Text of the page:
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By Megan Ng

Trips to the beach, outdoor concerts, camping, and barbecues are all cornerstones of the summer season. These activities and the warm weather and sunshine make it easy to get lost in all the summer fun, but this is where dehydration can sneak up on you. Although it is always important to hydrate, it is even more crucial during the summer months.

Feeling Thirsty?

A person can become dehydrated if they lose as little as 3% of their body weight from water depletion (Collins & Claros, 2011). Here are some common symptoms of dehydration to look out for (Mayo Clinic, 2019):
● Dry, sticky mouth
● Sleepiness or fatigue
● Dark urine
● Dry skin
● Headaches or confusion
● Dizziness or lightheadedness

How Much Should I Be Drinking?

Many sources suggest that adults should be drinking at least eight glasses of water per day. Although this isn’t an incorrect recommendation, fluid and water needs will vary from person to person based on a variety of factors. Some things to consider that may increase or decrease your water intake include (Mayo Clinic, 2019) :

  • Activity level: Any activity or exercise that makes you sweat requires extra fluids to balance the water loss. This is water loss is especially true for high-intensity activity and outdoor athletes.
  • Environment: Hot or humid weather and high altitudes can increase your fluid needs.
  • Age and life cycle: Children, pregnant and lactating women, individuals with illness, and the elderly tend to have increased fluid needs.
  • Overall health: Take a look at your hydration routine and be mindful of how you are feeling. Coming down with a fever or experiencing a bout of diarrhea? These circumstances will cause losses in fluids that will need to be replaced.

Make Hydration a Habit: Tips and Tricks

  • Fill up on fluids! Be mindful of drinks with caffeine, alcohol, and high sugar because they can contribute to dehydration. Water is the best choice when it comes to hydration. (American Heart Association, 2014). If water tastes too plain, you can try infusing water with fruit to add flavor. Don’t forget to bring a reusable water bottle when you’re on the go.
  • Be sensible about your sweat! The more you sweat, the more you need to replenish. Ensure you’re getting enough water before, during, and after activity (American Heart Association, 2015).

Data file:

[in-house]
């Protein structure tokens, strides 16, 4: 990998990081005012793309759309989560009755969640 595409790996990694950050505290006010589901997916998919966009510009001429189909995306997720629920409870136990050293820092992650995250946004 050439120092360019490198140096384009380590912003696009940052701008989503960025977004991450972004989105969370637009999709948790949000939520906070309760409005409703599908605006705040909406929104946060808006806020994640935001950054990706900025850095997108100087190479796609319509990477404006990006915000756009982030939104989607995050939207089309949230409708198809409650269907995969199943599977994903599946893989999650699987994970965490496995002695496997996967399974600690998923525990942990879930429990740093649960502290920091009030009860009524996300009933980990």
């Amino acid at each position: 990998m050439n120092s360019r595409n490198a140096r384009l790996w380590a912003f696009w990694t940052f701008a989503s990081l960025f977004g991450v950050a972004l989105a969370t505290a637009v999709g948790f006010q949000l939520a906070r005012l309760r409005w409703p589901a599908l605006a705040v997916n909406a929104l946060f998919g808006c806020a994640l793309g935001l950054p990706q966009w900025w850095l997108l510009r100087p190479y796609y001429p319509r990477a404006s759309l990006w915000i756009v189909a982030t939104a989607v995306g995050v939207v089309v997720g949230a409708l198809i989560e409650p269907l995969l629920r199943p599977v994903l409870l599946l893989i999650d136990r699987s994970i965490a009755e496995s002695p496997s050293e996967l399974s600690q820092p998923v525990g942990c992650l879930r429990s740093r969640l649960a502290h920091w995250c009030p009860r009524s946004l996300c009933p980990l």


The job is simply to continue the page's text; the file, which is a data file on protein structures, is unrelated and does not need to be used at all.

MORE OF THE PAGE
• Wear loose-fitting clothing in light colors. Schedule your outdoor workouts during cooler times of the day. Tone down the intensity on super hot days.
  • Check your urine. A good measurement of hydration is the color of your urine. Visit Cleveland Clinic for a urine color chart and more information on what your urine could be telling you.
  • Eat water-rich foods. Supplement your water intake by eating your way to hydration. Cucumbers, watermelons, grapefruits, strawberries, and cantaloupes are all about 90% water. Vegetable, chicken, and beef soups and broths are tasty and hydrating.


We lose water every day by sweating, urinating, and breathing. Even the slightest difference caused by the hot summer weather can quickly push you into dehydration. Being aware of your fluid intake will ensure that you can keep up with your summer festivities. Have fun, and remember to drink up!

  1. American Heart Association. (2015). How to Stay Active in Warm Weather. American Heart Association. Retrieved 29 July 2021, from
  2. American Heart Association. (2014). Staying Hydrated – Staying Healthy. American Heart Association. Retrieved 29 July 2021, from
  3. Collins, M., & Claros, E. (2011). Recognizing the face of dehydration. Nursing, 41(8), 26-31.
  4. Mayo Clinic. (2019). Dehydration – Symptoms and causes. Mayo Clinic. Retrieved 29 July 2021, from

By: Megan Ng, Undergraduate Student of Food Science and Human Nutrition at the University of Illinois at Urbana Champaign

Hydration Image by Pixabay